Truthfulness And Honesty Research Paper

1173 Words 5 Pages
Some time ago, I decided to immerse myself in the practice of satya, or truthfulness. I wanted to be as truthful as possible in all arenas of my life, not because I saw myself as a very untruthful person, but because I wanted to attain the greatest level of honesty and authenticity in my life and I saw satya to be a great vehicle for this.
My understanding of satya within the realm of Yogic philosophy is that honesty allows us to be free from any sort of illusion and opens us fully to reality. We first practice this towards ourselves by becoming aware of how we really think, feel, and act in every aspect of our lives. As we become adept in this practice, we are able to be more fully honest in our interactions and relationships with others,
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Some of the truth of the things we think and feel are not, in our perspective, the most beautiful or comfortable of things to be experiencing or sharing. Sometimes we find it more pleasurable for the time being to run away or hide how we are really thinking and feeling. While this seems to eradicate the problem completely, it is only a matter of time before it slowly creeps back into our lives, or comes barging in when we least expect it and are certainly not prepared for it. Another challenge is when we are brutally honest with ourselves and others to the point where we forget about mercy and compassion. What benefit does having or sharing the truth have if we are not able to use it in a loving manner?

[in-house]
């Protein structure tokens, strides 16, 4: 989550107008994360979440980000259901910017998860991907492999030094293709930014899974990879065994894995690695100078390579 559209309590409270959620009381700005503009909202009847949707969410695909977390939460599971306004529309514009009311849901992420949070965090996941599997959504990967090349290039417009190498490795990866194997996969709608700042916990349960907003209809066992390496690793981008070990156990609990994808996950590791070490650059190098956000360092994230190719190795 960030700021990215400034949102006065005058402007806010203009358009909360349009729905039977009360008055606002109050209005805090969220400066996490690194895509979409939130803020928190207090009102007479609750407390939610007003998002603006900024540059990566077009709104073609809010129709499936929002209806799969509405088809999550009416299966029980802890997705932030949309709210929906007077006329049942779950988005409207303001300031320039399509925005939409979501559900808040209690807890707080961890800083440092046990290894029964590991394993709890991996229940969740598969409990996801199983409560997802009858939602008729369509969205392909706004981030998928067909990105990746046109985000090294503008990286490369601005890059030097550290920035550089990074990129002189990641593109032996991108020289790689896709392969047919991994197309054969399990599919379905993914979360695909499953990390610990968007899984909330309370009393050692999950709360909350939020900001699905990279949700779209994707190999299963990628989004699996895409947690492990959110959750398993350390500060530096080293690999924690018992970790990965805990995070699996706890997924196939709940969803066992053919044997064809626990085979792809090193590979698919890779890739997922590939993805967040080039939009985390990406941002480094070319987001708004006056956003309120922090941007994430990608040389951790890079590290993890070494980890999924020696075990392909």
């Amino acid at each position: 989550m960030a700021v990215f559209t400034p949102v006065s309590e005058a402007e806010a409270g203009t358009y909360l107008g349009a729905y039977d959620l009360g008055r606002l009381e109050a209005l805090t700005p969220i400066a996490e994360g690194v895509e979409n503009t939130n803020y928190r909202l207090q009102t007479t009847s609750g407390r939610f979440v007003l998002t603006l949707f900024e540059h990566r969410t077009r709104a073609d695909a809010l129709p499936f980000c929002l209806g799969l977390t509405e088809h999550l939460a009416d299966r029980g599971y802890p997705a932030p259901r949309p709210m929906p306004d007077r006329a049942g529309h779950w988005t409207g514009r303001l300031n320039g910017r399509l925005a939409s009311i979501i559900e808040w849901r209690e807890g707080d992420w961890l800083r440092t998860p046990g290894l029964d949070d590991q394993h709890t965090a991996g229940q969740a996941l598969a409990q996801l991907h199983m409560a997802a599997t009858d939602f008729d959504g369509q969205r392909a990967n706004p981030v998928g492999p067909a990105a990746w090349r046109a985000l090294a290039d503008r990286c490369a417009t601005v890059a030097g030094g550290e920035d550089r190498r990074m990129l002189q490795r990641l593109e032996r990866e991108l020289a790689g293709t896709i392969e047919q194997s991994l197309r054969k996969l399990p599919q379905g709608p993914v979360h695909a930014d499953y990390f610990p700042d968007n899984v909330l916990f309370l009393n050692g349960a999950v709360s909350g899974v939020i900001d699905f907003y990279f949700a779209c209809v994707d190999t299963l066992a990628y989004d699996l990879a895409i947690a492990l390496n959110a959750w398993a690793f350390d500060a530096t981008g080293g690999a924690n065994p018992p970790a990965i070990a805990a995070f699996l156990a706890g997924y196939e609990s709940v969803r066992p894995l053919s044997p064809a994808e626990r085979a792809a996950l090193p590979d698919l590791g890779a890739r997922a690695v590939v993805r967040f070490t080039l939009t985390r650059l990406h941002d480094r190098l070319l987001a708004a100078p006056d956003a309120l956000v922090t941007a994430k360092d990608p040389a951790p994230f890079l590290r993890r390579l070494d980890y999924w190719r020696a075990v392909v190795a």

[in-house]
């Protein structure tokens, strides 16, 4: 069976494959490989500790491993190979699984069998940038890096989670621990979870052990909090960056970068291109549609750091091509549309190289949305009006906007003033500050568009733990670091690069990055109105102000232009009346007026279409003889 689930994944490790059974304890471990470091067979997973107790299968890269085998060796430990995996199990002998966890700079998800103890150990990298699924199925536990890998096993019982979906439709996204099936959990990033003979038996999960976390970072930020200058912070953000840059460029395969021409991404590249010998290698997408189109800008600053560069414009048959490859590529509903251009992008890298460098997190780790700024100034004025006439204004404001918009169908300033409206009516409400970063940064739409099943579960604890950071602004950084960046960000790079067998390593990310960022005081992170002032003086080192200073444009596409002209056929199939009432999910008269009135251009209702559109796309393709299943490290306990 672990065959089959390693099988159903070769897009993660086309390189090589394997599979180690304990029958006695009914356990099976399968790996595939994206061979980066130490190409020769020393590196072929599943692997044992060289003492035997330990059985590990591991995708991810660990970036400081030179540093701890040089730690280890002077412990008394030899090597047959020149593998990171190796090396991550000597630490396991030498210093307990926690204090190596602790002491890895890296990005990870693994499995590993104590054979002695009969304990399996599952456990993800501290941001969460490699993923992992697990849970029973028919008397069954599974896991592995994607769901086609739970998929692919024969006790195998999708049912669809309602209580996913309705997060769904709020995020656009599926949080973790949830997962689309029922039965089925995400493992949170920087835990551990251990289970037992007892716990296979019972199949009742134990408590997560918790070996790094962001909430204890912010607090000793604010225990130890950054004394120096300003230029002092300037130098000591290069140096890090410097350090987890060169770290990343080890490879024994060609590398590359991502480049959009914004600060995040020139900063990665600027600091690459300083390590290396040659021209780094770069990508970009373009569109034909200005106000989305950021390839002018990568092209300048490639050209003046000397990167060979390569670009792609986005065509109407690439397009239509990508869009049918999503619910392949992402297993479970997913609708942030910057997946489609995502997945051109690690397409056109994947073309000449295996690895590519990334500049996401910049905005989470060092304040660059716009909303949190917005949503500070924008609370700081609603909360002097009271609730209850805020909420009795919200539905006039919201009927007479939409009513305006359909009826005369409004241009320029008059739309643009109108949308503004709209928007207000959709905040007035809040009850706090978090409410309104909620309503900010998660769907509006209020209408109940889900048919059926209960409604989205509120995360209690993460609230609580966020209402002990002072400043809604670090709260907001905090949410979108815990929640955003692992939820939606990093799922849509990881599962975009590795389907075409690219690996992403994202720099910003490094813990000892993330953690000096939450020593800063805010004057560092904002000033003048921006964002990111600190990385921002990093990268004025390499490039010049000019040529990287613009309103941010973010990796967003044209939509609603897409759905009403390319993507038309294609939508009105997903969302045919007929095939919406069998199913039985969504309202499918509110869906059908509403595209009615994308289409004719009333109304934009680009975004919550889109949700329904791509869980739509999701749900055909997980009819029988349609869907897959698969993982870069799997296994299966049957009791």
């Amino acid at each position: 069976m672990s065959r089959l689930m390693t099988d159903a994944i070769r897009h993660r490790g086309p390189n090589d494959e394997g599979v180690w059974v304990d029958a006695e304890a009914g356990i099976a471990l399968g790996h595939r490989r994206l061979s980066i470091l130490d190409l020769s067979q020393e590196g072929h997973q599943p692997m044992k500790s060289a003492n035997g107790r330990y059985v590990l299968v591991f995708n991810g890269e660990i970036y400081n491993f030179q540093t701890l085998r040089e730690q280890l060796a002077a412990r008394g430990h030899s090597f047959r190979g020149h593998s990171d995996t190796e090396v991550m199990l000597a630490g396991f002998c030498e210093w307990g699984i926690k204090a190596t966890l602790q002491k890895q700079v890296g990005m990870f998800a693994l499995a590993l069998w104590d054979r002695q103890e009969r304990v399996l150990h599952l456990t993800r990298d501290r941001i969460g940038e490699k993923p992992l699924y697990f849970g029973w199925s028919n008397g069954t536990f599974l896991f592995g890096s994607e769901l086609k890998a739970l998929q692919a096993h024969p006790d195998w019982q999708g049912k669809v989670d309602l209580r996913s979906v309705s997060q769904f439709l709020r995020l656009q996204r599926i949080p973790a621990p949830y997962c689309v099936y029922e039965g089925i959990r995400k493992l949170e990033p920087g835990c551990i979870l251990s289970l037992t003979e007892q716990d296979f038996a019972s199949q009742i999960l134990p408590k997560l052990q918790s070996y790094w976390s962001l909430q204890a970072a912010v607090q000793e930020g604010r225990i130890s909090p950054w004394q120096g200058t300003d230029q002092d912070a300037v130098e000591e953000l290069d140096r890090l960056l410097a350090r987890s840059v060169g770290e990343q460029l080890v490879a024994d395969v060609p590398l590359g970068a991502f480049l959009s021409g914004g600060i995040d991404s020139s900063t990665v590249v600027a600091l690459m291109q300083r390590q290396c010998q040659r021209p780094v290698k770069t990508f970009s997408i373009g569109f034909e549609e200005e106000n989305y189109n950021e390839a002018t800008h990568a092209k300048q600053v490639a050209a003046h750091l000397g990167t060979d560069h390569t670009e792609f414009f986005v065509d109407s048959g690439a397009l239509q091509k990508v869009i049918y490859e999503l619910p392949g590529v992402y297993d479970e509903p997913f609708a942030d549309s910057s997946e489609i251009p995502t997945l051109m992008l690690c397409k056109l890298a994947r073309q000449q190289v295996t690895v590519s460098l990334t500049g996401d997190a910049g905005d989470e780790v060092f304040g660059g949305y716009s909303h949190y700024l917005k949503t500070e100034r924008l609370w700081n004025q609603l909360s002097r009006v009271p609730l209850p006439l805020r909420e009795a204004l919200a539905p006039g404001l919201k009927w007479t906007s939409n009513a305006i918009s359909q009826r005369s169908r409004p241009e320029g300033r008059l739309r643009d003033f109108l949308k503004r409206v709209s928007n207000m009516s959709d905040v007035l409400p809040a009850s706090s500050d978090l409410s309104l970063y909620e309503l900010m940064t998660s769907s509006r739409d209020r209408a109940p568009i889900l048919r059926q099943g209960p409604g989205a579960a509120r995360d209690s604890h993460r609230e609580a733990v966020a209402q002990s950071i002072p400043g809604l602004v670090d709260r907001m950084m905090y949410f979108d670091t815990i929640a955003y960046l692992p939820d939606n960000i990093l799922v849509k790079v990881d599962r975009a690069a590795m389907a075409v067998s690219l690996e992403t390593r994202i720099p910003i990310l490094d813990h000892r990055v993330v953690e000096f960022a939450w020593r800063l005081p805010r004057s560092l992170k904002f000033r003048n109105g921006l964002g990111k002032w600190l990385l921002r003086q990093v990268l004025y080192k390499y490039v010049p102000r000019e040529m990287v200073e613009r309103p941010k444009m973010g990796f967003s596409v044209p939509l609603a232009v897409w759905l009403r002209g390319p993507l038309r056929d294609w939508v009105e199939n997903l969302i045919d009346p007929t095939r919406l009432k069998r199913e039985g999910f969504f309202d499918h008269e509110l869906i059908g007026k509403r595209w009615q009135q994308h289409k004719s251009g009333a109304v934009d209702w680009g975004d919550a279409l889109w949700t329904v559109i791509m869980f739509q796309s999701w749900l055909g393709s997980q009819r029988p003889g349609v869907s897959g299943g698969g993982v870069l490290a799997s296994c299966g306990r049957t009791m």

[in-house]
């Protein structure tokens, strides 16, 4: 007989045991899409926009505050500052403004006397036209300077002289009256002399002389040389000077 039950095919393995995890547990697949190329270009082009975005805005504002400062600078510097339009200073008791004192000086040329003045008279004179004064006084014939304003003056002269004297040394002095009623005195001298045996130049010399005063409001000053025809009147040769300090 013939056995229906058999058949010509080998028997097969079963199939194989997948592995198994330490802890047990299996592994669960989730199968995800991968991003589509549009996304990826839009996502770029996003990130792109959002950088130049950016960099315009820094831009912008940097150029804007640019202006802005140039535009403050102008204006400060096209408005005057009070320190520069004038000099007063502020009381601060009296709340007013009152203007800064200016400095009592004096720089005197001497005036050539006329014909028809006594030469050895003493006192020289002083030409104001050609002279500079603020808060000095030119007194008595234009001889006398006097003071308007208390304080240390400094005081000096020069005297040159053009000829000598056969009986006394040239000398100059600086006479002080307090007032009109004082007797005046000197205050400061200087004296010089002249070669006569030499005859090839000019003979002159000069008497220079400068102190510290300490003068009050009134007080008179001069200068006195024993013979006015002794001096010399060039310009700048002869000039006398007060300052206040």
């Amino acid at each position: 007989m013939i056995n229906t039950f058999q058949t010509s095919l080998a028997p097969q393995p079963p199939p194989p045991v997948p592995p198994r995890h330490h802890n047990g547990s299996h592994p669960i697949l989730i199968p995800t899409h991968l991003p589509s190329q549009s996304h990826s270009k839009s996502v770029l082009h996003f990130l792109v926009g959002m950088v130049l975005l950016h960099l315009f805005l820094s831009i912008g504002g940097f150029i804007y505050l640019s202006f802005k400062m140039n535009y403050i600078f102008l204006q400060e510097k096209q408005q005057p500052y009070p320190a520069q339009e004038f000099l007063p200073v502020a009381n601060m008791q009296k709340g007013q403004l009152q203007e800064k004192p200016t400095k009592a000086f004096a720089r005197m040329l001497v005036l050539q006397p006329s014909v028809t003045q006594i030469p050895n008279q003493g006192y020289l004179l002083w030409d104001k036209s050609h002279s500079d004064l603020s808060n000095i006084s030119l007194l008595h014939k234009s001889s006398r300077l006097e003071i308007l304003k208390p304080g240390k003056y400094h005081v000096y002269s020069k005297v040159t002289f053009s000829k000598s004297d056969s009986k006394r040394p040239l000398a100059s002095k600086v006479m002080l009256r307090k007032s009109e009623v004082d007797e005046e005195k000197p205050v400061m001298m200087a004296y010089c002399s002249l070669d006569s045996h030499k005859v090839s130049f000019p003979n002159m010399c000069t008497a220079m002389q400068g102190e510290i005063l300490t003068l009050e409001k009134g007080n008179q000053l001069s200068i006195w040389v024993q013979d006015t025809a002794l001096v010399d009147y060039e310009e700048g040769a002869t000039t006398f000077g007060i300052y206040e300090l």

This brings me to my present focus in my personal practice: ahimsa. Ahimsa can be loosely translated as non-violence. Ahimsa and satya are the first two yamas of Yoga, which are ethical principles for relating to the world from a more authentic place. The practice of the two yamas together can be likened to the Golden Rule from the Bible, which encourages us to "love thy neighbor as thyself". How, exactly, are we supposed to love and be kind and truthful to others if at first we do not extend these courtesies to
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Known as part of the physician 's creed, this phrase has been used as a reminder that if the treatment is going to cause more harm in the long-run, then perhaps the best thing to do is nothing. In the practice of satya, we can see this phrase as a reminder that if one is not prepared to accept and utilize the truth; that seeing and sharing the truth may not be the most appropriate choice. I have experienced this more times than I can count. I am very blessed to have my thoughts and opinions honored by my family and friends so much that they often seek me out for advice. It has taken me time to realize that while I may be blessed with the perspective and insight to see the truth of their thoughts and feelings, as well as the potential thoughts and feelings of the others involved in the situation, sometimes sharing this whole truth is not very helpful to them at all. It does not mean I lie, but I think first about how much of the truth would actually be helpful to them. It 's a still a practice of ahimsa and satya, in that I first ask "how can I best extend love to this person right now?" and "what truth would be most beneficial to them right now, in this moment?" Why give someone more than they can

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